The Republican presidential race keeps going there.
On the day the party’s previous nominee, Mitt Romney, took the unprecedented step of condemning his likely successor, Donald Trump, for his “bullying,” “greed,” “misogyny” and “absurd, third-grade theatrics,” Trump used his first debate answer Thursday night to defend his, um, size.
“He referred to my hands — if they are small, something else must be small,” Trump said, referring to a past swipe by competitor Marco Rubio. “I guarantee you there is no problem. I guarantee.”
Another historic moment in American politics.
In his first answer, moments earlier, Trump had been forced to disavow the Ku Klux Klan and its former grand wizard, David Duke, who has promoted Trump’s candidacy. (“Obviously I’m going to disavow,” Trump said, pointing to his preferred social medium. “Take a look at my Twitter account.”)
The 11th GOP debate, held in Detroit, featured three candidates, frustrated by their party’s presumptive nominee, trying desperately, any way they could, to somehow nudge Trump off his leader’s perch before it is too late to deny him the presidential nomination. Yet they all pledged to back him if he won the nomination.
In truth, it may already be fantasy to think any of the others has much of a shot; what they’re really pinning their hopes on is a brokered convention the likes of which Republicans haven’t seen in nearly seven decades.
So Cruz, Rubio and Ohio Gov. John Kasich, the last men standing not named Trump, laid off each other. They didn’t gang up on Trump, exactly — even though that’s what Romney, who spoke earlier in the day in Utah, seemed to suggest as a strategy to keep Trump from winning loads of nominating delegates. But they shared a target. And Trump kept swatting them off.
“Little Marco,” he proclaimed of Rubio. “Lyin’ Ted,” he labeled Cruz. Kasich, who kept to his inclusive message and who’s hardly a threat to Trump outside of Kasich’s home of Ohio, got a pass.
The Fox News moderators, now familiar to the candidates in the third debate hosted by the cable network, pressed for answers, displaying federal budget numbers on the screen and again challenging candidates — in this case, Trump with a video montage of his past policy shifting.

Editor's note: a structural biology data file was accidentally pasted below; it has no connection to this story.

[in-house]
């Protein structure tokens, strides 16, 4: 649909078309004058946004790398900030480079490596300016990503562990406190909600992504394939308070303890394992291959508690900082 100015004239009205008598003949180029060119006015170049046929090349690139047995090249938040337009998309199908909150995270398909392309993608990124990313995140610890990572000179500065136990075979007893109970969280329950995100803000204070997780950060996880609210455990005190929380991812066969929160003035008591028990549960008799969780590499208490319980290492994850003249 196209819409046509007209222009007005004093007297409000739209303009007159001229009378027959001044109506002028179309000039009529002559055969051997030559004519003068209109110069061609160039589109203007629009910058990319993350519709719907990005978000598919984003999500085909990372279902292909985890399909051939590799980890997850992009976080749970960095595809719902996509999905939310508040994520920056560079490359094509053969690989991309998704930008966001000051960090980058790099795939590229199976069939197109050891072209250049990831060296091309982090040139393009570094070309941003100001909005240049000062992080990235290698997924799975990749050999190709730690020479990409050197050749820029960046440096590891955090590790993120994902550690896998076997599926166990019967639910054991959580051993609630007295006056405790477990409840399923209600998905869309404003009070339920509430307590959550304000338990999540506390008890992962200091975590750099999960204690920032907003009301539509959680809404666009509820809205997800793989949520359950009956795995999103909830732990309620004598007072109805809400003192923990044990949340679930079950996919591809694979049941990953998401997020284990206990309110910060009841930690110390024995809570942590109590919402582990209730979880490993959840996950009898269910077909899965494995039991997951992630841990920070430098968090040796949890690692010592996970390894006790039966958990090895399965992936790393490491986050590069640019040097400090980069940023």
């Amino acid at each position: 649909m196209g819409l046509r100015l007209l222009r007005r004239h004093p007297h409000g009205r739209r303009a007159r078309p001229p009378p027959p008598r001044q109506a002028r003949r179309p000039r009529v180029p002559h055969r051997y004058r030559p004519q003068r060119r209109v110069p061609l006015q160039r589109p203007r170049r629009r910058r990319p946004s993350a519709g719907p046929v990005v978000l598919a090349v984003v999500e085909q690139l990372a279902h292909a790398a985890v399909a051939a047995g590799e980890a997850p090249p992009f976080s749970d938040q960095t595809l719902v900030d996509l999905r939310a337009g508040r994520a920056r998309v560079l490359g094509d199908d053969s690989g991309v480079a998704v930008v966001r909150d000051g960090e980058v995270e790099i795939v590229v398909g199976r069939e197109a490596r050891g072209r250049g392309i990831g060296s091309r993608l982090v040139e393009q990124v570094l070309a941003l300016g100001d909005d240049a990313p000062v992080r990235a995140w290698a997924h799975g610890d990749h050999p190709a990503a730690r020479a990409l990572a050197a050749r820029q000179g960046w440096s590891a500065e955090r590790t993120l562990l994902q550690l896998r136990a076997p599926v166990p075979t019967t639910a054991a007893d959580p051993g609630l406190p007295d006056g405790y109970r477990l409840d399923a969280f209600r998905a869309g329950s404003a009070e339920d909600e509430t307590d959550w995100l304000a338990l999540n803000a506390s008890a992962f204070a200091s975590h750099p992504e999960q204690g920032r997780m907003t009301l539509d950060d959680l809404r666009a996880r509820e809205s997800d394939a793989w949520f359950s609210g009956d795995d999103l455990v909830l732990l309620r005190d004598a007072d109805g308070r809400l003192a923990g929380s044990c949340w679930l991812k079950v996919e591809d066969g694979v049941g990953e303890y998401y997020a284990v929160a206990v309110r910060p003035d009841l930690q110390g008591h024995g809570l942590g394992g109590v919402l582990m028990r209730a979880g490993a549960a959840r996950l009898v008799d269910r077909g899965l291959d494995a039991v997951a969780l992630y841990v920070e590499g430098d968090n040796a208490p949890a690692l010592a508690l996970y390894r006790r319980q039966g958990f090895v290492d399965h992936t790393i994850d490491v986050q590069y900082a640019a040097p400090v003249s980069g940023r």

Trump, however, seemed immune to suggestions that he’s a flip-flopper — or that he holds no firm positions at all.
“I’m changing it, and I’m softening the position,” he admitted about now wanting more visas for high-skilled foreign workers.
Asked about an off-the-record January interview with The New York Times editorial board in which he supposedly indicated leeway on his proposed illegal-immigration crackdown, Trump shrugged it off.
“There always has to be some tug and pull and deal,” he said, refusing to allow the newspaper to release a transcript of the conversation, which would seemingly undermine a foundation of Trump’s platform. “You have to be able to have some flexibility, some negotiation.”
But what should voters believe? Kasich asked. “Politicians all the time tell them what they want to hear… and they don’t deliver on those promises.”
Kasich, now in a smaller field of candidates since Ben Carson’s exit, appeared to get more time than ever before to make a pitch to Michigan and Ohio, the two rust-belt states that could determine his candidacy’s future.
For Rubio, that state is Florida, which like Ohio votes March 15. The Florida senator, on the heels of a rough Super Tuesday, looked drained and spoke in a raspy voice. But he still delivered several zingers against Trump — none of the stubby-fingers variety — even though his interrupting tactic wasn’t as successful as it was in the previous debate a week ago.
“He doesn’t have answers. This is not a game,” Rubio said as he poked Trump for manufacturing Trump-branded clothing overseas and for brands that ultimately failed. “You ever heard of Trump Steaks? Ever heard of Trump Vodka? He’s not going to make America great.”
Rubio defended mocking Trump on the campaign trail in the days leading up to Tuesday’s contests, in which Rubio won a single state.
“For the last year, Donald Trump has basically mocked everybody with personal attacks,” Rubio said. “He has done so to people that are sitting on the stage today. He has done so about people that are disabled. He has done it about every candidate in this race.”
Trump faced moderator Megyn Kelly on stage for the first time since lambasting her questions after the first Republican debate, last August in Cleveland. He skipped the second Fox debate, in January in Des Moines, to protest Kelly's presence.
“Nice to be with you, Megyn,” Trump said. “You’re looking well.”
But the diplomatic tone didn’t last.
At one point, Trump, who is ahead of Rubio in Florida polls, used one of Rubio’s own insults against him.
“The real con artist is Sen. Marco Rubio,” Trump said, pointing to Rubio's many absences on Capitol Hill. “The people of Florida can't stand him. He couldn't be elected dog catcher.”
Cruz let Rubio and Trump go at it for extended periods — and then stepped in trying to sound above the bickering.
“Is this the debate you want playing out in the general election?” he asked the rowdy crowd. “Noooo!” they responded.
“If we nominate Donald, we’re going to spend the fall and the summer with the Republican nominee facing a fraud trial....”
“It’s a minor civil case,” Trump cut in.
“Donald, learn not to interrupt. It’s not complicated,” Cruz continued.
And then, perhaps again channeling the wishes of the audience, he added: “Count to 10.”